Summer: a time for a long vacation, relaxing on the beach and picking up a good book. Although classes at Boston University won’t start for another two months, it’s a great time to read the latest research from our faculty exploring issues like the global economic order, immigration policy, the rise from China and more. If you’re looking for an illuminating and insightful book on international affairs this summer, consider picking up an article published last year by the illustrious faculty of the Frederick S. Pardee School of Global Studies.
Posted in June 2022, the work of Professor Susan Eckstein Cuban Privilege: The Manufacture of Immigrant Inequality in America draws on unpublished archives, interviews and investigative data to highlight how Washington, in the process of privileging Cubans, transformed them from agents of US Cold War foreign policy into a politically powerful force influencing national policy. By comparing the exclusionary treatment of neighboring Haitians, the book reveals the racial and political biases embedded in American immigration policy. More information is available on our website.
Professor Kevin Gallagher published two books last year; South-South Regional Financial Arrangements: Collaboration towards Resilience (March 2022) and The case of a new Bretton Woods (January 2022). South-South regional financial arrangements traces the dramatic evolution of the global financial and monetary landscape over the past few decades; in particular, through the expansion of South-led and South-oriented institutions and mechanisms. In The case of a new Bretton Woods, Gallagher and co-author Richard Kozul-Wright, director of the Globalization and Development Strategies Division of the United Nations Conference on Trade and Development (UNCTAD), argue that the world needs to implement sweeping policy reforms. how global currency, finance and trade are governed in the economic fallout from the COVID-19 pandemic. Without world leaders willing to boldly rewrite the rules to promote a prosperous, just and sustainable post-COVID global economic order – a Bretton Woods moment for the 21st century – both say the world risks being engulfed in climate chaos. and political dysfunction. Full details on both South-South regional financial arrangements and The case of a new Bretton Woods Can be found on our website.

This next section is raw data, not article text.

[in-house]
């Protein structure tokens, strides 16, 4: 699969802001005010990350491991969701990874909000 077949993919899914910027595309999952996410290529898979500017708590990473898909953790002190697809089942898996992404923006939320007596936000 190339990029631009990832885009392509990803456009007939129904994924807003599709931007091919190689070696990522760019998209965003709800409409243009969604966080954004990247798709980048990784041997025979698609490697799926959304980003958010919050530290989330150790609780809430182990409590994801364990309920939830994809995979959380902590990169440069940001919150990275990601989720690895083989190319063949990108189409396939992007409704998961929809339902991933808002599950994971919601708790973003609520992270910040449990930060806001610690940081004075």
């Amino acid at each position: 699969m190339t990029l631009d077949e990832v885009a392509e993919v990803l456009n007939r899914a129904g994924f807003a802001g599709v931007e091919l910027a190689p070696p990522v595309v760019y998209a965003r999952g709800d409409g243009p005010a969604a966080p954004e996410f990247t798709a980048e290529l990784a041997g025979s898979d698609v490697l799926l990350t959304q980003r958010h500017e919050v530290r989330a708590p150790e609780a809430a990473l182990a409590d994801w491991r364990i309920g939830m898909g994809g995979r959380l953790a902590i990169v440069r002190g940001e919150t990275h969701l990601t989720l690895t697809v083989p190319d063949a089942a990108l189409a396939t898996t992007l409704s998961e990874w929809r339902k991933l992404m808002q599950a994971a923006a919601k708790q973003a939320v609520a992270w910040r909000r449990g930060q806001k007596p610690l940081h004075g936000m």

Professor Joseph Fewsmith also published two books last year that explore contemporary Chinese politics and the Chinese Communist Party. Forging Leninism in China: Mao and the Reshaping of the Chinese Communist Party, 1927-1934 (February 2022) is a re-examination of the events of the Chinese Revolution and the transformation of the Chinese Communist Party. Describing party transformation as “the forge of Leninism,” Fewsmith offers a clear analysis of party development. In Rethinking China Policy, Fewsmith follows four decades of elite politics to explore how people rise to positions and consolidate power. His findings challenge much of the literature on authoritarian systems in general and on China in particular. Details about Forging Leninism in China and Rethinking China Policy Can be found on our website.
The last book by Ambassador Jorge Heine – El No Alineamiento Activo y América Latina: a doctrine for the new siglo (Active Non-Alignment and Latin America: A Doctrine for the New Century) (November 2021) – has been widely quoted in the news and in contemporary geopolitical research. In it, Heine and his co-authors argue for a policy of active non-alignment by Latin American countries. This would mean avoiding siding with either major power in the current US-China conflict and focusing strictly on Latin America’s own interests, which is urgently needed. given the economic crisis facing the region. Details of his latest book can be found on our website.
The latest among the Pardee School faculty books published in the last year is that of Professor Shamiran Mako After the Arab Uprisings: Progress and Stagnation in the Middle East and North Africa (July 2021). VSo-Written by Valentine Moghadam, professor of sociology and international affairs at Northeastern University, the book offers an explanatory framework for exploring why only certain Arab mass social protests of 2011 yielded relatively quick and non-violent results in the sense of regime change, democracy, and social transformation. More details, including purchase information, can be found at Cambridge University Press website.
For the latest book releases by Pardee School teachers, subscribe to our newsletter and keep an eye on our website.